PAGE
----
Verifying a compiler through equational means
In the wake of the CompCert C compiler, the field of (mechanized) verified compilation has flourished over the past 15 years. A rich variety of languages, of degrees of optimization, of support for linking, of enforcement of security properties have notably been successfully investigated. Despite the diversity of these works, a powerful duo is (almost) always at their core: propositional, operational small step semantics to model the languages, and elementary (backward) simulation diagrams coinductively stitched together to prove the correctness of program transformations.
In this talk, I will defend the position that alternative semantics approaches are mature enough to be mechanically viable, at scale, for the purpose of compiler verification. More specifically, I will argue in favor of the use of Interaction Trees as a tool to define the semantics of languages as executable definitional interpreters. Interaction trees (itrees) is a rich Coq library that draws from a well established literature in semantics, implementing in a coinductive fashion ideas from the freer monad, iteration theory, and algebraic effects. The resulting semantics offer compositionality, modularity, and executability.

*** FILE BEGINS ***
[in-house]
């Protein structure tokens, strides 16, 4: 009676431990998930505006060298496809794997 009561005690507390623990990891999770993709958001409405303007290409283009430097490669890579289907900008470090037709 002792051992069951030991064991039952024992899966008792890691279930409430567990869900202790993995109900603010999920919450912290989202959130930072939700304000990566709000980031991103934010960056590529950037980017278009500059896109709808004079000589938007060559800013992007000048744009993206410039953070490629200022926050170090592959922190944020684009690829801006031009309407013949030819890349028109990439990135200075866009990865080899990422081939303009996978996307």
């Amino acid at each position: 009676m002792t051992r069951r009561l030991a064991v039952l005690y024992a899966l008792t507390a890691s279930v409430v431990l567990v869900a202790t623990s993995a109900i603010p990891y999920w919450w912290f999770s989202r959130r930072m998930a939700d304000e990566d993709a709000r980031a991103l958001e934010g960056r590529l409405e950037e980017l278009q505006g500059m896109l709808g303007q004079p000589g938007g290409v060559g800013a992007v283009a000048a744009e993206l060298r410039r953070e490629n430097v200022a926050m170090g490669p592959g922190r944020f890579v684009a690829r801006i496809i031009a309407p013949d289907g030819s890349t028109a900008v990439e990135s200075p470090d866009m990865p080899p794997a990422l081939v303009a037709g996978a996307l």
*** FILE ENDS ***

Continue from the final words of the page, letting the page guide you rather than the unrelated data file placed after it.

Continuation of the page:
The benefits of these properties are quite commonly understood. The impact this style of semantics has over the proof method used to conduct a refinement proof might be less commonly though of. We will see how in lieu of traditional simulation diagrams, we build a relational and termination sensitive program logic allowing for a combination of asymmetric symbolic stepping and compositional relational reasoning.
Finally, I will overview a strong piece of evidence that this approach goes beyond toy examples. I will present the complete redesign of Vellvm, a project aiming at the formalization in Coq of part of the LLVM compiling infrastructure. Verified IR (VIR), a major sequential subset of LLVM IR whose semantics has been crafted using itrees, will illustrate the semantics side of our story. Our verified front-end from Helix, a Coq formalization of the SPIRAL infrastructure, down to VIR, whose proof follows this equational style, will stand as a testament to this alternate proof method.